Regardless of whether an employee is non-exempt or exempt, commission payments generally make up part of the compensation for a sales employee. Federal and state laws do not require that a commission be paid for sales made by an individual, but employers often use commission payments to incentivize employee productivity. A commission may be paid in addition to an hourly or salary wage, or can be the sole form of compensation.
Commission plans should generally always be agreed upon in writing, and a written commission agreement signed by the employee is a requirement in several states. By having the commission agreement in writing, both the employer and employee have clear expectations of what is required to earn compensation and the overall payment scheme. Employers can reserve the right to make periodic changes to the commission plan, so long as those changes do not impact payments made on commissions earned under the earlier agreement.
Commission payments also must be paid within a specific time frame after being earned. For example, in California, all wages, including commissions, must be paid at least twice during a calendar month. Having a clear definition of when commissions are “earned” in the written commission plan will help determine in which pay period the commission payment will be paid.
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Lastly, employees who are paid in part or in full on commission must be paid in accordance with their non-exempt or exempt status. Commission payments can be counted toward minimum salary requirements in certain circumstances, but employees must still be paid in accordance with minimum wage and overtime rules. In the event of a dispute about unpaid commissions or unpaid overtime can result in significant penalties, so it is best to be cautious and carefully track payments for commissioned employees.
Sales employees often spend most of their time outside of the employer’s business and will therefore incur common business-related expenses such as mileage, cell phone or telephone charges and business lunches. State laws generally require an employer to reimburse these business-related expenses.Employers may therefore choose to provide a company vehicle, company cell phone, company laptop, and/or company credit card to members of the sales team. This is beneficial not only for tracking expenses, but ensures that all data about sales contacts and related information is retained by the company when members of the sales team depart the company.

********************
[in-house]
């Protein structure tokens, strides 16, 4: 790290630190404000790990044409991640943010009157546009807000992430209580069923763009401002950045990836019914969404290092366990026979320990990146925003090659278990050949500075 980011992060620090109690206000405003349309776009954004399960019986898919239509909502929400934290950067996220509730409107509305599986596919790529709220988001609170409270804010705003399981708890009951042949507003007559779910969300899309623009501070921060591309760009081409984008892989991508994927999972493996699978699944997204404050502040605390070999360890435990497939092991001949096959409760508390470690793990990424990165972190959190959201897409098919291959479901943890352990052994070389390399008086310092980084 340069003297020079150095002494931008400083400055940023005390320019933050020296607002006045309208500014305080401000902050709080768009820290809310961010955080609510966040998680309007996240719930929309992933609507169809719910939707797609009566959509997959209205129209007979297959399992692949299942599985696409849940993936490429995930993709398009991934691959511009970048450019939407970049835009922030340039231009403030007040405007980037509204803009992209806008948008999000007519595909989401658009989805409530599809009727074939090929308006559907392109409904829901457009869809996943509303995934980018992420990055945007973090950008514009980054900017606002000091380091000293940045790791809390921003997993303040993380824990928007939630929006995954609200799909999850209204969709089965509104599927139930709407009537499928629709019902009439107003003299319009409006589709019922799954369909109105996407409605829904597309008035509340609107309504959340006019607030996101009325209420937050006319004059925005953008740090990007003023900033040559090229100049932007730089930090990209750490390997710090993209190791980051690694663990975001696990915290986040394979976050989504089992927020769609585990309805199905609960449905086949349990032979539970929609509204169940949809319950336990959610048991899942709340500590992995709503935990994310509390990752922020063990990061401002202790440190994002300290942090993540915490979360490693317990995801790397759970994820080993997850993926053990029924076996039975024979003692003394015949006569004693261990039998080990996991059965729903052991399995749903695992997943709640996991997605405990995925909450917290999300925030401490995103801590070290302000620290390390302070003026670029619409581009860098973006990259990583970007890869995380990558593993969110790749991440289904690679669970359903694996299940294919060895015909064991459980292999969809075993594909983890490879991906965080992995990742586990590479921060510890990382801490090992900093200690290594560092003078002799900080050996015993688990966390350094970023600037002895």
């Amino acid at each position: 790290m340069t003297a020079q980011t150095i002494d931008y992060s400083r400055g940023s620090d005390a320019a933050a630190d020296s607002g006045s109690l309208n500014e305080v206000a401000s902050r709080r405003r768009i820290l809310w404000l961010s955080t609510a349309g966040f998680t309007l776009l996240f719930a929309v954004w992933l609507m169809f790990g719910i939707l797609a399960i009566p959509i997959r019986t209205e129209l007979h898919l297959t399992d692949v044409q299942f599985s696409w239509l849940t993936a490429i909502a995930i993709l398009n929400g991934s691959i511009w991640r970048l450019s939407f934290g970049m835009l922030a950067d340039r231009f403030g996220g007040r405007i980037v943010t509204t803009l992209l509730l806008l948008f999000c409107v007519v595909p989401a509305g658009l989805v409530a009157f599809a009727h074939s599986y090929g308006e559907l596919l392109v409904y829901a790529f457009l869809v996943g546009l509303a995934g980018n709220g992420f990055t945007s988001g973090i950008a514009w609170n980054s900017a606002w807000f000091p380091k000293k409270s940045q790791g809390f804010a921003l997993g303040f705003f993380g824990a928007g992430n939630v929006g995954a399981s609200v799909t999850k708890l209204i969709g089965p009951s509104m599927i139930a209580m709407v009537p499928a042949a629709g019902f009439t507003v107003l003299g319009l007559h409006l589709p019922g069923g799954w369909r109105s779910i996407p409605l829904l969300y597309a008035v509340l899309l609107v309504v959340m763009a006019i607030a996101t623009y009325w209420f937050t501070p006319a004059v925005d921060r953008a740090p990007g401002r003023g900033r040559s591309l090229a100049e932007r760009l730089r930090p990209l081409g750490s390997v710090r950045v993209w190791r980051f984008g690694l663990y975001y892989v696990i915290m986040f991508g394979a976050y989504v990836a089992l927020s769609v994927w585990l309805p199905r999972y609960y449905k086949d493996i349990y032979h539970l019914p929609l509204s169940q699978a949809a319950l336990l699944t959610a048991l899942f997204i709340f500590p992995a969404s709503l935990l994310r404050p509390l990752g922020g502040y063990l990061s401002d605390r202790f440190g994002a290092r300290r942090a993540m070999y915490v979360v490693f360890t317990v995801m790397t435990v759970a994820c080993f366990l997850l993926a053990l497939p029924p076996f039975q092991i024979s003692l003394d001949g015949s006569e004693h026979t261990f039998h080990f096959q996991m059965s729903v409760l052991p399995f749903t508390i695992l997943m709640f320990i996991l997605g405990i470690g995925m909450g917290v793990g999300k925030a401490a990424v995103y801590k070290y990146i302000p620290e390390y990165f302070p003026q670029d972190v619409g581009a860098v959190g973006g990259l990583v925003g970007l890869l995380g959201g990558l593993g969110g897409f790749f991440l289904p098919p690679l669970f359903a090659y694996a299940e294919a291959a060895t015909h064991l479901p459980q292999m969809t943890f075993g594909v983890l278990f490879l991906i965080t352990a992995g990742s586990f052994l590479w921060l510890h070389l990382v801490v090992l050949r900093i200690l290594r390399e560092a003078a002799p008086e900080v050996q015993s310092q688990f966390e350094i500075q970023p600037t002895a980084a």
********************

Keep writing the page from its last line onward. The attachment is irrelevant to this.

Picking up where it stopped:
If company equipment is provided, the employer should have clear policies in writing about use of the equipment and its return upon employee termination. If the employee will be using his or her own equipment, the employer should also have clear policies about how contact and account information is returned to the company and retained on employee-owned devices upon termination of employment.
Employers in the brewing industry often have to confront how to encourage responsible employee behavior, both during work hours and when off the clock. This can be particularly important for employees who spend most of their time working outside of the office, representing the business without any direct managerial oversight. Regulating work conduct can be accomplished through comprehensive alcohol and drug use policies, harassment policies and clear job descriptions, but regulating off the clock employee behavior can be a delicate balancing act between the employer’s interest in protecting its image and brand and the employee’s right of self-expression.
All employees, including members of the sales team, need to have clear policies in place about representation of the company. Sales team employees should never represent themselves on social media as representatives of the brewing without explicit permission, and should never “check in” or identify themselves as being at a client or customer site during work hours. State laws generally are protective of an employee being able to make lawful lifestyle choices without fear of termination, so care should be taken in drafting policies that govern what an employee can do on and off the clock.
Confidentiality and intellectual property
Members of the sales team are going to be the community face of the business and will have access to information about the brewery’s customers and clients, financial information, brewing recipes and techniques, branding, marketing and related intellectual property. This information has value for the company only if it is kept within the business, so care must be taken in protecting this confidential information both during the employee’s service and after termination.
Confidentiality and intellectual property agreements are therefore very important for members of the sales team and should carefully cover the return of customer and client lists, sales documentation and company financial information once an individual has left employment.
The sales team fills a critical role in the brewing industry that presents its own unique challenges for employee classification and compensation. State laws are myriad and varied, and payment schemes and employer policies need to be carefully evaluated and vetted before being put in place.
This in-depth feature was contributed by Kathleen A. Spero, Esq, just another of the super smart attorneys with The Original Craft Beer Attorneys. If you haven’t yet, check out their new book.
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